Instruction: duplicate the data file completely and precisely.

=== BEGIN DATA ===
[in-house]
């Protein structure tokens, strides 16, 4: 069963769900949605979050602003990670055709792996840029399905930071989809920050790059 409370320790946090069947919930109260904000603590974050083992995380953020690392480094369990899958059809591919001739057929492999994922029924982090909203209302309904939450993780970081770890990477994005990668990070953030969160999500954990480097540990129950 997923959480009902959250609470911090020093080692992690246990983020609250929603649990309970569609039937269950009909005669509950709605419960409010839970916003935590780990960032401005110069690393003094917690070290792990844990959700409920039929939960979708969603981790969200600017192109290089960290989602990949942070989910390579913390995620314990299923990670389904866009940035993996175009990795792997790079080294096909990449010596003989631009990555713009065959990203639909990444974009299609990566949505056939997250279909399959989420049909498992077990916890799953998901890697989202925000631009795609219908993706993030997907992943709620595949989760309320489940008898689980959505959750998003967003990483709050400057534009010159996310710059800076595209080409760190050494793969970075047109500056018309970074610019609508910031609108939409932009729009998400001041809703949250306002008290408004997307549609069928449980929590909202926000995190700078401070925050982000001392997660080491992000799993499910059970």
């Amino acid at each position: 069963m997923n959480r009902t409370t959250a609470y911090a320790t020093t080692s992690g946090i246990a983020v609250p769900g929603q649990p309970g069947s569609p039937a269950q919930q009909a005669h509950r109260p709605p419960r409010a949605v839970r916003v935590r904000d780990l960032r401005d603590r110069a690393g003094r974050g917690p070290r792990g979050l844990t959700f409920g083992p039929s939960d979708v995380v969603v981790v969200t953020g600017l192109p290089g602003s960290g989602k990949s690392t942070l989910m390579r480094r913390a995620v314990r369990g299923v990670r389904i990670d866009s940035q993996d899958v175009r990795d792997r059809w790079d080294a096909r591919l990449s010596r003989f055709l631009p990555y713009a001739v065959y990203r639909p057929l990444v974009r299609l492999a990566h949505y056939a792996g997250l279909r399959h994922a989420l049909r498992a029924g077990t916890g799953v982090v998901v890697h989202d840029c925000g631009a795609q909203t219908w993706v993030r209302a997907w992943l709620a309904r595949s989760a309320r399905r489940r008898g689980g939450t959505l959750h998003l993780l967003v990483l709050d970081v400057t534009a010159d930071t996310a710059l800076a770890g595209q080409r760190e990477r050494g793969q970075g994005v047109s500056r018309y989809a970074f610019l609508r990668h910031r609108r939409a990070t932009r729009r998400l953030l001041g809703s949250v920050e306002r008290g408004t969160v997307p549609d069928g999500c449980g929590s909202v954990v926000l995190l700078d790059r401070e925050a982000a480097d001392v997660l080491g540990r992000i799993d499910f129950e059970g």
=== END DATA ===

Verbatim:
[in-house]
């Protein structure tokens, strides 16, 4: 069963769900949605979050602003990670055709792996840029399905930071989809920050790059 409370320790946090069947919930109260904000603590974050083992995380953020690392480094369990899958059809591919001739057929492999994922029924982090909203209302309904939450993780970081770890990477994005990668990070953030969160999500954990480097540990129950 997923959480009902959250609470911090020093080692992690246990983020609250929603649990309970569609039937269950009909005669509950709605419960409010839970916003935590780990960032401005110069690393003094917690070290792990844990959700409920039929939960979708969603981790969200600017192109290089960290989602990949942070989910390579913390995620314990299923990670389904866009940035993996175009990795792997790079080294096909990449010596003989631009990555713009065959990203639909990444974009299609990566949505056939997250279909399959989420049909498992077990916890799953998901890697989202925000631009795609219908993706993030997907992943709620595949989760309320489940008898689980959505959750998003967003990483709050400057534009010159996310710059800076595209080409760190050494793969970075047109500056018309970074610019609508910031609108939409932009729009998400001041809703949250306002008290408004997307549609069928449980929590909202926000995190700078401070925050982000001392997660080491992000799993499910059970």
């Amino acid at each position: 069963m997923n959480r009902t409370t959250a609470y911090a320790t020093t080692s992690g946090i246990a983020v609250p769900g929603q649990p309970g069947s569609p039937a269950q919930q009909a005669h509950r109260p709605p419960r409010a949605v839970r916003v935590r904000d780990l960032r401005d603590r110069a690393g003094r974050g917690p070290r792990g979050l844990t959700f409920g083992p039929s939960d979708v995380v969603v981790v969200t953020g600017l192109p290089g602003s960290g989602k990949s690392t942070l989910m390579r480094r913390a995620v314990r369990g299923v990670r389904i990670d866009s940035q993996d899958v175009r990795d792997r059809w790079d080294a096909r591919l990449s010596r003989f055709l631009p990555y713009a001739v065959y990203r639909p057929l990444v974009r299609l492999a990566h949505y056939a792996g997250l279909r399959h994922a989420l049909r498992a029924g077990t916890g799953v982090v998901v890697h989202d840029c925000g631009a795609q909203t219908w993706v993030r209302a997907w992943l709620a309904r595949s989760a309320r399905r489940r008898g689980g939450t959505l959750h998003l993780l967003v990483l709050d970081v400057t534009a010159d930071t996310a710059l800076a770890g595209q080409r760190e990477r050494g793969q970075g994005v047109s500056r018309y989809a970074f610019l609508r990668h910031r609108r939409a990070t932009r729009r998400l953030l001041g809703s949250v920050e306002r008290g408004t969160v997307p549609d069928g999500c449980g929590s909202v954990v926000l995190l700078d790059r401070e925050a982000a480097d001392v997660l080491g540990r992000i799993d499910f129950e059970g």